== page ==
Font kept insisting that the entire programme had been constructed with the former midfielder and that he would return to the club under him. Xavi though failed to explicitly, publicly back him. “That didn’t help,” Font conceded after the elections, with admirable constraint and significant understatement. Jordi Cruyff, meanwhile, is now expected to join Laporta as technical secretary.
Laporta and Font broadly occupied the same “ideological” space while Freixa – who had been part of the outgoing administration – presented himself as a man who could unite the two sides of Barcelona’s great political divide, trenches in a civil war going all the way back to Johan Cruyff’s battles with Nunez. That Font and Laporta together polled 84 per cent represented a clear rejection of any idea of continuity.
That should be no surprise, even if the margin was greater than expected. Barcelona have lurched from crisis to crisis, in institutional, sporting and economic terms. The elections were held in the wake of the arrests in the so-called “Barcagate” case. Bartomeu was the vice-president who had come to power when the former president Sandro Rosell was forced out due
to the scandal over the signing of Neymar. Now he had resigned because he knew he could not win a vote of no confidence brought against him by supporters applying mechanisms that exist precisely to hold power to account; this was democracy in action at a club still owned by its members.
Bartomeu’s legacy is a dreadful one; his successor is set to inherit a mess. During the campaign, Font described Barcelona as “a train heading straight for a wall at 200km/h”. Now Laporta must somehow turn it around or at least apply the brakes.
On one level, it’s tempting to joke that it is easy to be better than Bartomeu: don’t get arrested, don’t squander all your money and don’t annoy Messi.
But there is a lot to be done. Barcelona have to find over €260m by the end of the season just to service short-term debts and they’re over €1bn in the red. They have a stadium redevelopment to begin and the biggest wage bill in Europe. They have a team to break up and rebuild, a coach whose future must be decided and a whole sporting directorate to restructure. In his acceptance speech, Laporta turned JFK to declare: “Think not of what Barcelona can do for you; think of what you can do for Barcelona.”
They need all the help they can get. Laporta says that he has an “emergency plan”, and will by necessity seek to renegotiate the club’s financing. He has already brought in the former CEO of German company Media Markt. Mateu Alemany, previously president of Mallorca and managing director at Valencia, has joined to oversee the football side of the club. Jordi Cruyff looks likely to follow. Although there was little talk of big signings during the campaign – promising to buy superstars when you have no money could have been seen as an empty gesture – new players will be needed too, and there is a new generation of young footballers that excites. Perhaps inevitably, talk has turned to Erling Haaland.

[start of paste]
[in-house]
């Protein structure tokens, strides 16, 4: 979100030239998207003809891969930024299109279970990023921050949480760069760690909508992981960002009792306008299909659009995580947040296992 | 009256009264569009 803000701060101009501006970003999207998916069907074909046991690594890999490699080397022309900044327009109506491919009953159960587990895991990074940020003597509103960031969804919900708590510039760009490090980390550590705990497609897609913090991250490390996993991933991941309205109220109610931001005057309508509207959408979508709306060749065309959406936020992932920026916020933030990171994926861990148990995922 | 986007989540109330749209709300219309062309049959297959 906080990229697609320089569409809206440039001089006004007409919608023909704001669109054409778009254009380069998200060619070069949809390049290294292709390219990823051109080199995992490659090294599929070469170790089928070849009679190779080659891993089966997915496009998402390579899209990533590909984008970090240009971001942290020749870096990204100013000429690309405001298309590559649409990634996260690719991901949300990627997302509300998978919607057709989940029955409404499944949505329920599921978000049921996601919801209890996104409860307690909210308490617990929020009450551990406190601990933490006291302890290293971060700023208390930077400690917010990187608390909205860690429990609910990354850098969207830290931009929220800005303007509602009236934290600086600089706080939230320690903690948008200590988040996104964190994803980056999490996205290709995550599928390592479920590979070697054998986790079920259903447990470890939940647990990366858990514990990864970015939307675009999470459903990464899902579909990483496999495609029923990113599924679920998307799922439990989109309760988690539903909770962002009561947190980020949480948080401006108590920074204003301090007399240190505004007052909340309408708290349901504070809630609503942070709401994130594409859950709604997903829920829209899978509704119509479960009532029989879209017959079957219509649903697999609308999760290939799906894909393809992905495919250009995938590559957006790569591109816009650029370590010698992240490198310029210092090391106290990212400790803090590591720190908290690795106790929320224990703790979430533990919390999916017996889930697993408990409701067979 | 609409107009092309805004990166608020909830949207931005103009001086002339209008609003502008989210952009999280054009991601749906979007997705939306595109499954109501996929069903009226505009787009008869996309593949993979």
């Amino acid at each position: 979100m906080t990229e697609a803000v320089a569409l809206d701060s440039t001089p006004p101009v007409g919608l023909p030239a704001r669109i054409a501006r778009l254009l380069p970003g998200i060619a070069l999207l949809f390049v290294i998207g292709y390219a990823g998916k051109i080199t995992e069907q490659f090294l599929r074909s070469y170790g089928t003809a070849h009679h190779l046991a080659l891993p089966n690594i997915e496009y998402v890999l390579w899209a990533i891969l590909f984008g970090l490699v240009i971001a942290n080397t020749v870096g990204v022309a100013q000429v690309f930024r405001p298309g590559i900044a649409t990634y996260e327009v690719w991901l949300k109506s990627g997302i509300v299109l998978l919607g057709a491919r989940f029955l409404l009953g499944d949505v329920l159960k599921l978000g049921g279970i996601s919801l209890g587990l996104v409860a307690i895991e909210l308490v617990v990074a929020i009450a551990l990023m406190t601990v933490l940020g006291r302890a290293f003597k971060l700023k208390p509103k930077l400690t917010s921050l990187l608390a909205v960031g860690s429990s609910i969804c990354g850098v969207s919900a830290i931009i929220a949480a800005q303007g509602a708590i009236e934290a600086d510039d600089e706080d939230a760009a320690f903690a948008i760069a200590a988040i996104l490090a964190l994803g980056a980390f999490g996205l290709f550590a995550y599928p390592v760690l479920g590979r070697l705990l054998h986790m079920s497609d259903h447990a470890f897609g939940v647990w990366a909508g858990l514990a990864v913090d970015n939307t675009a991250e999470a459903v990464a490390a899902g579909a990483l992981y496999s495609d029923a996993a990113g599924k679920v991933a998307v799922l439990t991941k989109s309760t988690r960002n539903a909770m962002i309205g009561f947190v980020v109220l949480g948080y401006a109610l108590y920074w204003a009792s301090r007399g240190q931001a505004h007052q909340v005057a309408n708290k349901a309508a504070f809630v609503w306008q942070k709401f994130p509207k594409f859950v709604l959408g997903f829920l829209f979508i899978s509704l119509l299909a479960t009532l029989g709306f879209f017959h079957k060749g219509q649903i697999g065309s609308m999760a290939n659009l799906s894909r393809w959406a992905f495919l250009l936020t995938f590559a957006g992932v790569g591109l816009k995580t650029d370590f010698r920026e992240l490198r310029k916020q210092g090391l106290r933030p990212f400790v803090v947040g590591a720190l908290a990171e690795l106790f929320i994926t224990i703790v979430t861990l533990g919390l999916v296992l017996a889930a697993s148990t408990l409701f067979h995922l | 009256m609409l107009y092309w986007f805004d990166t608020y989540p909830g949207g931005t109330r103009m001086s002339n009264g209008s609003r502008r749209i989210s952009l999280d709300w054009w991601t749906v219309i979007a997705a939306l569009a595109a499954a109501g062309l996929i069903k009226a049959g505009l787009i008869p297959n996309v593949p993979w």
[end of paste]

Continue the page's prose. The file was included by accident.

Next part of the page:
And then there is Messi, whose future conditions absolutely everything. He had tried to force his way out of the club last summer. There is an awareness that for him to stay, they will have to build a team that he considers capable of winning the Champions League – although one of the problems is that his salary is a barrier to doing so. Many cling to the hope that his problem was with Bartomeu, rather than Barcelona, and during the campaign the three candidates battled over ownership of him, claiming that they were the one best placed to convince him to stay.
Messi never said which candidate he backed – he could have decided the elections in a single word – and instead kept his counsel. But those claims rang most true with Laporta, the president when he broke onto the scene. While Messi didn’t say who he would vote for, he did turn out to vote for the first time and that might have been the best part of all, something to grab hold of, a glimpse perhaps of a future together, a demonstration that he cares at least.
As Laporta celebrated his return to the presidency, he insisted: “20 years ago today a boy named Leo Messi made his Barca Infantil B debut; today he voted with his son. That shows he loves Barca.”
Article by Sid Lowe
This article first appeared in the May Edition of World Soccer. You can purchase old issues of the magazine by clicking here.